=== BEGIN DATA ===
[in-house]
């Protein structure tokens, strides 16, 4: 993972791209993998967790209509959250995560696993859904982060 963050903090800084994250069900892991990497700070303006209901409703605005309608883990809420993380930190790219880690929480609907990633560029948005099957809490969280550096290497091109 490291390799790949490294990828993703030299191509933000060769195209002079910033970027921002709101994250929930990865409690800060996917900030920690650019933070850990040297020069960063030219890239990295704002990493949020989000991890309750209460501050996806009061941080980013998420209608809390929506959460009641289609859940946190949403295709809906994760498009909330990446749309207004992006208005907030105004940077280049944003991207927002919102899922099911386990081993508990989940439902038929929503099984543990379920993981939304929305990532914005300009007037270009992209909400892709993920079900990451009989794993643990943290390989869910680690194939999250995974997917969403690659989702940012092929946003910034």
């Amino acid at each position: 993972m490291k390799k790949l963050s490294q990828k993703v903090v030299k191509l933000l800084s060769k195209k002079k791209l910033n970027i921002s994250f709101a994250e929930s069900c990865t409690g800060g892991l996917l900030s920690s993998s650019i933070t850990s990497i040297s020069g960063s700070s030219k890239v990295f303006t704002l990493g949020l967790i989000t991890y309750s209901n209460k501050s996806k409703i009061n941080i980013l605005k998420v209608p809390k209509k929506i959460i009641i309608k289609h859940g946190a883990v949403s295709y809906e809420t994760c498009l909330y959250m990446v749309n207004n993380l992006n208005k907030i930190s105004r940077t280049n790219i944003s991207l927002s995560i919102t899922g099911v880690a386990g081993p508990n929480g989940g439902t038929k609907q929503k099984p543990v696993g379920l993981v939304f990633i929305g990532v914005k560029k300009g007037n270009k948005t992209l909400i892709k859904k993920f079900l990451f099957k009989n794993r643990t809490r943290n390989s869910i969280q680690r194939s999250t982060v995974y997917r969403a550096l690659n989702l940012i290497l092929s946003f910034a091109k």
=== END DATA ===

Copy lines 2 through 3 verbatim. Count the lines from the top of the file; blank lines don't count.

């Protein structure tokens, strides 16, 4: 993972791209993998967790209509959250995560696993859904982060 963050903090800084994250069900892991990497700070303006209901409703605005309608883990809420993380930190790219880690929480609907990633560029948005099957809490969280550096290497091109 490291390799790949490294990828993703030299191509933000060769195209002079910033970027921002709101994250929930990865409690800060996917900030920690650019933070850990040297020069960063030219890239990295704002990493949020989000991890309750209460501050996806009061941080980013998420209608809390929506959460009641289609859940946190949403295709809906994760498009909330990446749309207004992006208005907030105004940077280049944003991207927002919102899922099911386990081993508990989940439902038929929503099984543990379920993981939304929305990532914005300009007037270009992209909400892709993920079900990451009989794993643990943290390989869910680690194939999250995974997917969403690659989702940012092929946003910034």
């Amino acid at each position: 993972m490291k390799k790949l963050s490294q990828k993703v903090v030299k191509l933000l800084s060769k195209k002079k791209l910033n970027i921002s994250f709101a994250e929930s069900c990865t409690g800060g892991l996917l900030s920690s993998s650019i933070t850990s990497i040297s020069g960063s700070s030219k890239v990295f303006t704002l990493g949020l967790i989000t991890y309750s209901n209460k501050s996806k409703i009061n941080i980013l605005k998420v209608p809390k209509k929506i959460i009641i309608k289609h859940g946190a883990v949403s295709y809906e809420t994760c498009l909330y959250m990446v749309n207004n993380l992006n208005k907030i930190s105004r940077t280049n790219i944003s991207l927002s995560i919102t899922g099911v880690a386990g081993p508990n929480g989940g439902t038929k609907q929503k099984p543990v696993g379920l993981v939304f990633i929305g990532v914005k560029k300009g007037n270009k948005t992209l909400i892709k859904k993920f079900l990451f099957k009989n794993r643990t809490r943290n390989s869910i969280q680690r194939s999250t982060v995974y997917r969403a550096l690659n989702l940012i290497l092929s946003f910034a091109k």